The FTX pandemic is getting worse. What You Need to Know to Protect Your Cryptocurrency
Since FTX’s demise, crypto investors have stressed the need of keeping their assets in private, cold storage. However, we recognize the inherent risks associated with self-custody and have compiled a set of recommendations for safeguarding and maintaining the integrity of your cryptocurrency.
Reactions of the Crypto Community to the FTX Crash
After the FTX hack, many cryptocurrency owners were left wondering where they should keep their funds.
Until last week, when it suddenly collapsed, FTX was widely regarded as a stable and respectable exchange. By purchasing naming rights to stadiums, lavishly giving to U.S. politicians, and acquiring cryptocurrency firms with cash flow problems, FTX and its primary figurehead Sam Bankman-Fried presented themselves as formidable. Even seasoned crypto experts were misled into thinking it was safe.
The aftermath of FTX’s demise is being felt throughout the business world. Although Tether and Kraken, two of the largest cryptocurrency exchanges, quickly issued statements saying they were unaffected by the FTX explosion, it is still possible that they have exposure to firms who were affected. In response to the market volatility generated by FTX, cryptocurrency exchange Gemini has halted its Gemini Earn program. This follows a similar move by lending platform Genesis Global Capital, which announced it will halt redemptions and new loans.
Crypto users should strongly consider self-custody until it becomes known how far the FTX infection will go. Self-custodial wallets, in contrast to custodial wallets, put you in control of your own cash and don’t rely on a trusted third party like Coinbase. Unfortunately, this puts the burden of security squarely on your shoulders; if you misplace your private keys, you’ll be completely out of luck. Users of cryptocurrencies will benefit from this article because it provides an overview of self-custody choices.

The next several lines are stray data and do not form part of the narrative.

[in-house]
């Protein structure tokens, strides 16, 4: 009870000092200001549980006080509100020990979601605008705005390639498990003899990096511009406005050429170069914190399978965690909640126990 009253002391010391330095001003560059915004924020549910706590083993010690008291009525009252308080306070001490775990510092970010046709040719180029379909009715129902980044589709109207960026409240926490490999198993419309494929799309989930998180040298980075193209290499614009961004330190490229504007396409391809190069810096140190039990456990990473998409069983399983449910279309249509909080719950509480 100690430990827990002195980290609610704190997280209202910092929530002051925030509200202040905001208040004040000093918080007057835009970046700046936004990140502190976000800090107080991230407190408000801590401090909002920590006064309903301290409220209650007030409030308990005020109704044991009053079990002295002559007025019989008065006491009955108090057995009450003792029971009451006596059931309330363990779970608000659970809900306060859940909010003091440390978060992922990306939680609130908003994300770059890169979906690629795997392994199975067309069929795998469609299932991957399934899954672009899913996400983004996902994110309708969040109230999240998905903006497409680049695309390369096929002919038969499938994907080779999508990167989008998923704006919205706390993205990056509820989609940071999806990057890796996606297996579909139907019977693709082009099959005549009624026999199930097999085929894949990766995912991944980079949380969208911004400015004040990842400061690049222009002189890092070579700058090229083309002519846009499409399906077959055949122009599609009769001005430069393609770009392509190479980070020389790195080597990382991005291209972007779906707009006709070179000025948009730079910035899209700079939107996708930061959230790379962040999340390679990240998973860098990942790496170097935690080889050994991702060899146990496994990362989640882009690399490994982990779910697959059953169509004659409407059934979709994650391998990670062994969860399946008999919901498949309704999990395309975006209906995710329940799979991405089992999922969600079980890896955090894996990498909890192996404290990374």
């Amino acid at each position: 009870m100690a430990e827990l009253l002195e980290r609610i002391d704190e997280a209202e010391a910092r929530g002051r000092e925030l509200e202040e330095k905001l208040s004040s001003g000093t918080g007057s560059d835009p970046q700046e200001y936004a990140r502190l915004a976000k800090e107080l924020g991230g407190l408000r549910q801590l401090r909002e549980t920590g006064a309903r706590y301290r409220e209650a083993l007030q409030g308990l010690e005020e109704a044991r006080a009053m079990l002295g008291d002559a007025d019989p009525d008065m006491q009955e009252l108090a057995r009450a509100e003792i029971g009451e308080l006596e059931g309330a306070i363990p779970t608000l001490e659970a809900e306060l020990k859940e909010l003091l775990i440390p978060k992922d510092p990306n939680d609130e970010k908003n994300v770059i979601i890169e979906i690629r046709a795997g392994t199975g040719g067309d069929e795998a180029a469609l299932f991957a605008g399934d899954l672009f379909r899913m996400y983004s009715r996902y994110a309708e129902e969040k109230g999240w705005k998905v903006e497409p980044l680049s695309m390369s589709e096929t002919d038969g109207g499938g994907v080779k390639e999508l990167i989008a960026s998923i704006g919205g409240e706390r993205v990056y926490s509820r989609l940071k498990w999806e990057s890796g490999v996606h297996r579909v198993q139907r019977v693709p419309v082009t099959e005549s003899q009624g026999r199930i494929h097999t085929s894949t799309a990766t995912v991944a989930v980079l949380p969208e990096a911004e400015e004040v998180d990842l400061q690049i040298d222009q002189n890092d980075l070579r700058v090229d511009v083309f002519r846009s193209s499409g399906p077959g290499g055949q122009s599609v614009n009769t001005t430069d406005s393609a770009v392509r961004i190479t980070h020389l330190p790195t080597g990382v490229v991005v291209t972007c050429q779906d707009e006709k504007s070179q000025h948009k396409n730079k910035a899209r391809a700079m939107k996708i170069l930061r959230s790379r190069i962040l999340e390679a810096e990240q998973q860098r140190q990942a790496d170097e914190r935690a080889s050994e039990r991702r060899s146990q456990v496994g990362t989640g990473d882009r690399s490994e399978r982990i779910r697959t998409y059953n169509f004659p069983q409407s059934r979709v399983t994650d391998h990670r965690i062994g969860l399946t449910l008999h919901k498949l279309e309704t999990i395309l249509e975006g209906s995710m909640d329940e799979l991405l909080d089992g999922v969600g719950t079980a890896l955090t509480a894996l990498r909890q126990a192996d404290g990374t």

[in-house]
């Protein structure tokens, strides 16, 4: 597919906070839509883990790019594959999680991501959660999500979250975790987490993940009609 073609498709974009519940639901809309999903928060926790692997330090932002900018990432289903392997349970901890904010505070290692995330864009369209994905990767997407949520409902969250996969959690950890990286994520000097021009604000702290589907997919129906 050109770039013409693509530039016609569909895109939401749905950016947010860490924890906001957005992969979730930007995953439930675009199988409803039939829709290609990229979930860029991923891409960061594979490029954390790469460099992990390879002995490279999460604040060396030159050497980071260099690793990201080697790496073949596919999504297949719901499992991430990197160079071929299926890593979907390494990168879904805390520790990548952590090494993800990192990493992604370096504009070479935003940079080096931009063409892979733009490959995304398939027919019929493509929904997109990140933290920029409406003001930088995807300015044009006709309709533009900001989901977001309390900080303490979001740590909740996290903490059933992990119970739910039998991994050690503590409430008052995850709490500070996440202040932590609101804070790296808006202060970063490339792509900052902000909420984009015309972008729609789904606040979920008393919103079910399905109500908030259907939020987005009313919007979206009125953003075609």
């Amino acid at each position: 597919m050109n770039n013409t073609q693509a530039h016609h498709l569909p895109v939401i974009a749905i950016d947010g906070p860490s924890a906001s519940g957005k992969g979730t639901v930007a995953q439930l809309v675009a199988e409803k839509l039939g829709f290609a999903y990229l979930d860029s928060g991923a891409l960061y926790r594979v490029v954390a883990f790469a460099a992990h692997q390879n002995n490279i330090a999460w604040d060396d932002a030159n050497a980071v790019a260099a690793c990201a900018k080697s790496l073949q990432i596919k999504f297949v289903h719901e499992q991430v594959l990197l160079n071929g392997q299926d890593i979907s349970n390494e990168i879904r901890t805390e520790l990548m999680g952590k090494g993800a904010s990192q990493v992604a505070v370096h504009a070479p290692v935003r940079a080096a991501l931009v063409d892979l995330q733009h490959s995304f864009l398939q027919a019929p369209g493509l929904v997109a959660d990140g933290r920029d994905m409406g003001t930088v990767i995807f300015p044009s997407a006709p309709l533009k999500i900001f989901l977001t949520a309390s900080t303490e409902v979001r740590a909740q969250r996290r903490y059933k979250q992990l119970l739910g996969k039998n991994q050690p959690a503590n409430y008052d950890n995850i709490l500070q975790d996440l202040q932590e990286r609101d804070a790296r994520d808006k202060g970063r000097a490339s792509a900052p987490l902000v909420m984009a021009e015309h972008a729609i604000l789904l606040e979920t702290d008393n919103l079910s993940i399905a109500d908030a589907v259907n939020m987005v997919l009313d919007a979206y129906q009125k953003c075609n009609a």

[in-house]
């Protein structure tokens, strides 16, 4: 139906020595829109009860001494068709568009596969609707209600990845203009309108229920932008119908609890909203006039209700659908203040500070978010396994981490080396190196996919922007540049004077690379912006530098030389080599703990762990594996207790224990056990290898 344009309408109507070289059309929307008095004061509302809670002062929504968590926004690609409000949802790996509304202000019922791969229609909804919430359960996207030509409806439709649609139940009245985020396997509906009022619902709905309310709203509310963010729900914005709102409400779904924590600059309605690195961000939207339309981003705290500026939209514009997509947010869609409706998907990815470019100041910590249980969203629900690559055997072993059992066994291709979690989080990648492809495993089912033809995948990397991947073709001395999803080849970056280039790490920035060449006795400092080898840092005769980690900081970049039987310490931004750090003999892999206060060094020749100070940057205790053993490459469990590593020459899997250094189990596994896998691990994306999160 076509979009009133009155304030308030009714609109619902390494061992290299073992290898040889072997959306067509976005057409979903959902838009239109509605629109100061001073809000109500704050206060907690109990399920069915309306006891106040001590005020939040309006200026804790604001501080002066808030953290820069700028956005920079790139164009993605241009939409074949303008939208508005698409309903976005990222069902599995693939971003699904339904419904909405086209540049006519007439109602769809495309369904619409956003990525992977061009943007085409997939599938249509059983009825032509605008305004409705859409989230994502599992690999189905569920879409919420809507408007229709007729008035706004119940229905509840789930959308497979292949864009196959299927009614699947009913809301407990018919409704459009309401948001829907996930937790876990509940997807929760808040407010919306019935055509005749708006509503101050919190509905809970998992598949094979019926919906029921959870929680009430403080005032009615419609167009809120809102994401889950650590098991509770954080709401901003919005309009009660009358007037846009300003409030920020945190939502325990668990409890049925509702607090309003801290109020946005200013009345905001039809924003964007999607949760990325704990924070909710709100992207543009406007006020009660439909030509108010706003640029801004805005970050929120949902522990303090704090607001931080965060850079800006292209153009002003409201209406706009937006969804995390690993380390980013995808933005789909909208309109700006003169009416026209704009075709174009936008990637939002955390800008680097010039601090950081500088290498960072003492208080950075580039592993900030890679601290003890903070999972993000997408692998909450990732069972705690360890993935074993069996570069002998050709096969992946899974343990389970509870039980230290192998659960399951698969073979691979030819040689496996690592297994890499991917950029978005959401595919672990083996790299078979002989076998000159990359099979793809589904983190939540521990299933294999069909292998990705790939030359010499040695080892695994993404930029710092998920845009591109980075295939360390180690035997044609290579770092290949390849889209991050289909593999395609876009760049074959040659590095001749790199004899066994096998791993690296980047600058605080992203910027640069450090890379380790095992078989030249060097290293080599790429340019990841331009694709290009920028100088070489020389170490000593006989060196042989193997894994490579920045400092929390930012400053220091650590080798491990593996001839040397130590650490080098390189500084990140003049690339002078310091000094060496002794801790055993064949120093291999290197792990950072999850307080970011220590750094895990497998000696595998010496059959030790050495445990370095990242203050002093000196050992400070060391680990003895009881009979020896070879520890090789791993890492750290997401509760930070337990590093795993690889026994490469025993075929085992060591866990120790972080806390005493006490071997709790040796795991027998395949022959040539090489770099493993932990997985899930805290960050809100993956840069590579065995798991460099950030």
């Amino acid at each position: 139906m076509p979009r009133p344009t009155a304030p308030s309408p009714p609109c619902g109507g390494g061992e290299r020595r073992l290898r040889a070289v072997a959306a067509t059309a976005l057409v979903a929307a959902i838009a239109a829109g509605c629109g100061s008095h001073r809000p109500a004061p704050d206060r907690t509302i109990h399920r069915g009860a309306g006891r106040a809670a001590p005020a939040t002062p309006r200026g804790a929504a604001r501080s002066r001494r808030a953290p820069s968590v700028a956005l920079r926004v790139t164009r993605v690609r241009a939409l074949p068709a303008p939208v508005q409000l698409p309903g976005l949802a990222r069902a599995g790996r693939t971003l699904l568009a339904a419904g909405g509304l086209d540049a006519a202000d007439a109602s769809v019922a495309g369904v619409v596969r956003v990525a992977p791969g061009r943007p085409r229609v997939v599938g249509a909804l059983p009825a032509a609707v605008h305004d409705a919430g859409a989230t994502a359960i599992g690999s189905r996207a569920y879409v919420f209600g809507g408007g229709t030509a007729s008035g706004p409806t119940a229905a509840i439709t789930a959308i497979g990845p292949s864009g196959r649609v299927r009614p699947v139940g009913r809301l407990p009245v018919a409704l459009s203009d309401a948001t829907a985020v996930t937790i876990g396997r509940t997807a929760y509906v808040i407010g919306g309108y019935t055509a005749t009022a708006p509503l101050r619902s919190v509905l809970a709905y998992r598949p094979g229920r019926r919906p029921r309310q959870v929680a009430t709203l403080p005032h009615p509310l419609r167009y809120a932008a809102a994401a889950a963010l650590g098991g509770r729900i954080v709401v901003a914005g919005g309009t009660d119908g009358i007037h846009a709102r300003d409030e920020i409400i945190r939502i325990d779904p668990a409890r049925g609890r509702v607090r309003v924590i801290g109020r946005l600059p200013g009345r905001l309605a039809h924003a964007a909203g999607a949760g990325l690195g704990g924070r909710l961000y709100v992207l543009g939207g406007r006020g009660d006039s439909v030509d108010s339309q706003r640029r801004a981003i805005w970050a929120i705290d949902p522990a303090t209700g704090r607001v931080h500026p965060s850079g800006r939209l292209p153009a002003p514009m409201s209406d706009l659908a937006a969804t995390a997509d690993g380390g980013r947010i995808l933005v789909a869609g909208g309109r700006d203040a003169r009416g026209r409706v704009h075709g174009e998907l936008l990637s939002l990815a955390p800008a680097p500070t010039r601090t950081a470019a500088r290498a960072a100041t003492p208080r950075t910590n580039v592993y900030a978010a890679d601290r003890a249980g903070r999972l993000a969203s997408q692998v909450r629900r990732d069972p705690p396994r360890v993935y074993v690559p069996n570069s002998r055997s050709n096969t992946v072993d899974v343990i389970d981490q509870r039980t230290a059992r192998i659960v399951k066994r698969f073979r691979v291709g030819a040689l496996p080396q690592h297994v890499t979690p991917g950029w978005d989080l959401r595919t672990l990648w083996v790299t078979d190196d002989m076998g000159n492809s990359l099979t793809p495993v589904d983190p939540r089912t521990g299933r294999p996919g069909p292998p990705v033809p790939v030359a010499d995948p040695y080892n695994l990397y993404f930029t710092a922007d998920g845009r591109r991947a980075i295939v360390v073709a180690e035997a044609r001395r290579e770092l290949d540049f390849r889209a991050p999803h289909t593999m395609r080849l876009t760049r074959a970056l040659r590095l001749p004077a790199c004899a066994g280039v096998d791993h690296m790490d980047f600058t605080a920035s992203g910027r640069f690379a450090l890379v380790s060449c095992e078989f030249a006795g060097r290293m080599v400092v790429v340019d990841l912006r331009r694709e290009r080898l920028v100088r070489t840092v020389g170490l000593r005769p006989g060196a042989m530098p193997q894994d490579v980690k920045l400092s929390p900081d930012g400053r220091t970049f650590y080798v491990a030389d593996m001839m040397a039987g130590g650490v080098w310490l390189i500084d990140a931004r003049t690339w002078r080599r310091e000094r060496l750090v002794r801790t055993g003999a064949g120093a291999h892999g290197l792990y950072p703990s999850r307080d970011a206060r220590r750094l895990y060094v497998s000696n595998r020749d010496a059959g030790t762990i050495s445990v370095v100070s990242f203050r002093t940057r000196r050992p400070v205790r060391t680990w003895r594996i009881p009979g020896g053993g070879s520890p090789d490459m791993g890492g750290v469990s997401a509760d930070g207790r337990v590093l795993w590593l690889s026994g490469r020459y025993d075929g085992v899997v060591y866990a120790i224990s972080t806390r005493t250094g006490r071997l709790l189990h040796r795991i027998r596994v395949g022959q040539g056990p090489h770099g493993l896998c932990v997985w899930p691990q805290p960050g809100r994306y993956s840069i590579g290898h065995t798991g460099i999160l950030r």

Wallets, Both Chilly and Hot
There are many varieties of self-custodial wallets, but the initial distinction between cold and hot wallets is crucial.
In this context, “hot wallet” refers to a digital currency wallet that is constantly online. Most on-chain crypto transactions occur when users connect to what are known as “hot wallets.” Connectivity to DeFi apps, NFT markets, and other Web3 apps is possible. MetaMask and Keplr are two examples of such add-ons for web browsers. Keep your daily spending money in a “hot wallet,” but don’t put your retirement fund there.
There are many varieties of cold wallets available, with Ledger and Trezor being the most widely used. Cold wallets differ from hot wallets in that they are removed from the Internet when you don’t use them, which makes them far more secure. However, cold wallets aren’t as user-friendly as hot wallets, so it’s advisable to keep at least one hot wallet handy for any on-chain transactions you do.